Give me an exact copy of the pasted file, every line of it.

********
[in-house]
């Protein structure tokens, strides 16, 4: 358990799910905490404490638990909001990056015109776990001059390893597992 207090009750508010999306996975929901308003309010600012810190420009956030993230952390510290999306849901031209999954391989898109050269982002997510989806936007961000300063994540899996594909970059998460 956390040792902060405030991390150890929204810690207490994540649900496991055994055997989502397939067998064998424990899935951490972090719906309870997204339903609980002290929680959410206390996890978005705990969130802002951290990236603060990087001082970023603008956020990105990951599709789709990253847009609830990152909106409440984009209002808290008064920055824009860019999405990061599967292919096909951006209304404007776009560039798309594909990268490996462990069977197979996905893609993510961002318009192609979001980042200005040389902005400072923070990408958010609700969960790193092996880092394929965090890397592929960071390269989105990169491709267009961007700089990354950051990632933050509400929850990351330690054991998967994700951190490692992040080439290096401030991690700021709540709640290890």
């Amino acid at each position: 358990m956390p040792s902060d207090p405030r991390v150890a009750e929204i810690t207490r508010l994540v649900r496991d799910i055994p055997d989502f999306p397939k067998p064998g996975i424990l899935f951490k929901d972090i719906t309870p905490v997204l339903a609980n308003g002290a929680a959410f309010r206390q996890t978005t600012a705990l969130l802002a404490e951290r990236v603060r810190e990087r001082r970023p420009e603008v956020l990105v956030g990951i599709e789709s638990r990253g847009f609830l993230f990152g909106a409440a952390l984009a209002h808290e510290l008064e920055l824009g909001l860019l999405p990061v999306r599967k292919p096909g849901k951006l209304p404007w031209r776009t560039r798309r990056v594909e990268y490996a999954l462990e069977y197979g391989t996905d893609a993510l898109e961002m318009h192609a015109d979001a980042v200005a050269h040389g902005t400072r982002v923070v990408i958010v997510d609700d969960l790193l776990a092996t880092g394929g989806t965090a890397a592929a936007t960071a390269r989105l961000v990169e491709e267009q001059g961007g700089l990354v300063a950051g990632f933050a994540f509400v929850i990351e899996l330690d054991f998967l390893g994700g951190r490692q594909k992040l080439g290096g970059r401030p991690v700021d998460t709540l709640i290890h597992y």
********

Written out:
[in-house]
């Protein structure tokens, strides 16, 4: 358990799910905490404490638990909001990056015109776990001059390893597992 207090009750508010999306996975929901308003309010600012810190420009956030993230952390510290999306849901031209999954391989898109050269982002997510989806936007961000300063994540899996594909970059998460 956390040792902060405030991390150890929204810690207490994540649900496991055994055997989502397939067998064998424990899935951490972090719906309870997204339903609980002290929680959410206390996890978005705990969130802002951290990236603060990087001082970023603008956020990105990951599709789709990253847009609830990152909106409440984009209002808290008064920055824009860019999405990061599967292919096909951006209304404007776009560039798309594909990268490996462990069977197979996905893609993510961002318009192609979001980042200005040389902005400072923070990408958010609700969960790193092996880092394929965090890397592929960071390269989105990169491709267009961007700089990354950051990632933050509400929850990351330690054991998967994700951190490692992040080439290096401030991690700021709540709640290890």
């Amino acid at each position: 358990m956390p040792s902060d207090p405030r991390v150890a009750e929204i810690t207490r508010l994540v649900r496991d799910i055994p055997d989502f999306p397939k067998p064998g996975i424990l899935f951490k929901d972090i719906t309870p905490v997204l339903a609980n308003g002290a929680a959410f309010r206390q996890t978005t600012a705990l969130l802002a404490e951290r990236v603060r810190e990087r001082r970023p420009e603008v956020l990105v956030g990951i599709e789709s638990r990253g847009f609830l993230f990152g909106a409440a952390l984009a209002h808290e510290l008064e920055l824009g909001l860019l999405p990061v999306r599967k292919p096909g849901k951006l209304p404007w031209r776009t560039r798309r990056v594909e990268y490996a999954l462990e069977y197979g391989t996905d893609a993510l898109e961002m318009h192609a015109d979001a980042v200005a050269h040389g902005t400072r982002v923070v990408i958010v997510d609700d969960l790193l776990a092996t880092g394929g989806t965090a890397a592929a936007t960071a390269r989105l961000v990169e491709e267009q001059g961007g700089l990354v300063a950051g990632f933050a994540f509400v929850i990351e899996l330690d054991f998967l390893g994700g951190r490692q594909k992040l080439g290096g970059r401030p991690v700021d998460t709540l709640i290890h597992y």